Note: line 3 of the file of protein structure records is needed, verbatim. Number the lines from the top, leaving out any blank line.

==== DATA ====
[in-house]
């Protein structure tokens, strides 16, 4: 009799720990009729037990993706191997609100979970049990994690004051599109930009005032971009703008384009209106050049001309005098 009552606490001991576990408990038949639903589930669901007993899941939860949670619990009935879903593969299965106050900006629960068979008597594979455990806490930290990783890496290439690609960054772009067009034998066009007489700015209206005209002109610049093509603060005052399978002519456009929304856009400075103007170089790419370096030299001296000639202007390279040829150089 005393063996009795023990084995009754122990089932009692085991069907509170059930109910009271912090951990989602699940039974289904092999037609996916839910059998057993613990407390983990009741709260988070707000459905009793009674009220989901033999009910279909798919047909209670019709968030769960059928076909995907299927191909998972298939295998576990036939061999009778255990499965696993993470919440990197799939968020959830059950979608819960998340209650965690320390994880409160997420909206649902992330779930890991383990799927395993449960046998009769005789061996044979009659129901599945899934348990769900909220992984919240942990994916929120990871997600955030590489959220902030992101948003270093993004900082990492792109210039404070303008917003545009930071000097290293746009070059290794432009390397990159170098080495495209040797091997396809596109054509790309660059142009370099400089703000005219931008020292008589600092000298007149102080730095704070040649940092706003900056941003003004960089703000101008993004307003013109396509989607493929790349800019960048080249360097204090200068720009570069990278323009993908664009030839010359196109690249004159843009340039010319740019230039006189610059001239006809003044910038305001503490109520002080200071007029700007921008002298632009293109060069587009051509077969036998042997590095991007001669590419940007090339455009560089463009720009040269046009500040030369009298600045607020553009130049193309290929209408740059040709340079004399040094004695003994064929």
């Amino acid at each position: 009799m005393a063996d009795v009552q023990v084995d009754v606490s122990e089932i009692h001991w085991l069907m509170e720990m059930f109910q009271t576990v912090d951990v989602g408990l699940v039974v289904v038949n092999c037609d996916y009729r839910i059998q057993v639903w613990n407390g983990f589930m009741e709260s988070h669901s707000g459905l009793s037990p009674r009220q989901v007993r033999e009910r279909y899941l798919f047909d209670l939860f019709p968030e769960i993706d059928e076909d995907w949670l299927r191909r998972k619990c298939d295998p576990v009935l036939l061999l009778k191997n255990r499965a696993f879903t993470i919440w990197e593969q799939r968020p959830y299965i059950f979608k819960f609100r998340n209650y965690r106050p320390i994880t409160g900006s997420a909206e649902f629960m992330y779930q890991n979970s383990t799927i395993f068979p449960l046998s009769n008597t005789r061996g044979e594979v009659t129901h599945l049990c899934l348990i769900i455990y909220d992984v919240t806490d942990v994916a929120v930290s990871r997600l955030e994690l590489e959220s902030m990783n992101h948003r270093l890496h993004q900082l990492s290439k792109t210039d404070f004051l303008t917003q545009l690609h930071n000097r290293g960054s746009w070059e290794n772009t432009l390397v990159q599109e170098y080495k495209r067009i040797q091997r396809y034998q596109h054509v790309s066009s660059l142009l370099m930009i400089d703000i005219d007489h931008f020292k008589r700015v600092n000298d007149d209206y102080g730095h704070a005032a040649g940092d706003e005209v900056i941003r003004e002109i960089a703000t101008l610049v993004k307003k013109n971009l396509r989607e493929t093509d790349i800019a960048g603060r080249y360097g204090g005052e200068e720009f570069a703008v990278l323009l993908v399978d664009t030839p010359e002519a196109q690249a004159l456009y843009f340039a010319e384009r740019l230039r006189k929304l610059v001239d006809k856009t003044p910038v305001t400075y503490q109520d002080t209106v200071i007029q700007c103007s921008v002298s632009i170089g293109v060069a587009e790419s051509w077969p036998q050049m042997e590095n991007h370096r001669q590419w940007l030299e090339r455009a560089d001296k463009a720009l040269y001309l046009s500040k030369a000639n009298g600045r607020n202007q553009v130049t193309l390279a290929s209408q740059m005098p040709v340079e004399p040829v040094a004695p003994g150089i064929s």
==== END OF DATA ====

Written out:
């Amino acid at each position: 009799m005393a063996d009795v009552q023990v084995d009754v606490s122990e089932i009692h001991w085991l069907m509170e720990m059930f109910q009271t576990v912090d951990v989602g408990l699940v039974v289904v038949n092999c037609d996916y009729r839910i059998q057993v639903w613990n407390g983990f589930m009741e709260s988070h669901s707000g459905l009793s037990p009674r009220q989901v007993r033999e009910r279909y899941l798919f047909d209670l939860f019709p968030e769960i993706d059928e076909d995907w949670l299927r191909r998972k619990c298939d295998p576990v009935l036939l061999l009778k191997n255990r499965a696993f879903t993470i919440w990197e593969q799939r968020p959830y299965i059950f979608k819960f609100r998340n209650y965690r106050p320390i994880t409160g900006s997420a909206e649902f629960m992330y779930q890991n979970s383990t799927i395993f068979p449960l046998s009769n008597t005789r061996g044979e594979v009659t129901h599945l049990c899934l348990i769900i455990y909220d992984v919240t806490d942990v994916a929120v930290s990871r997600l955030e994690l590489e959220s902030m990783n992101h948003r270093l890496h993004q900082l990492s290439k792109t210039d404070f004051l303008t917003q545009l690609h930071n000097r290293g960054s746009w070059e290794n772009t432009l390397v990159q599109e170098y080495k495209r067009i040797q091997r396809y034998q596109h054509v790309s066009s660059l142009l370099m930009i400089d703000i005219d007489h931008f020292k008589r700015v600092n000298d007149d209206y102080g730095h704070a005032a040649g940092d706003e005209v900056i941003r003004e002109i960089a703000t101008l610049v993004k307003k013109n971009l396509r989607e493929t093509d790349i800019a960048g603060r080249y360097g204090g005052e200068e720009f570069a703008v990278l323009l993908v399978d664009t030839p010359e002519a196109q690249a004159l456009y843009f340039a010319e384009r740019l230039r006189k929304l610059v001239d006809k856009t003044p910038v305001t400075y503490q109520d002080t209106v200071i007029q700007c103007s921008v002298s632009i170089g293109v060069a587009e790419s051509w077969p036998q050049m042997e590095n991007h370096r001669q590419w940007l030299e090339r455009a560089d001296k463009a720009l040269y001309l046009s500040k030369a000639n009298g600045r607020n202007q553009v130049t193309l390279a290929s209408q740059m005098p040709v340079e004399p040829v040094a004695p003994g150089i064929s």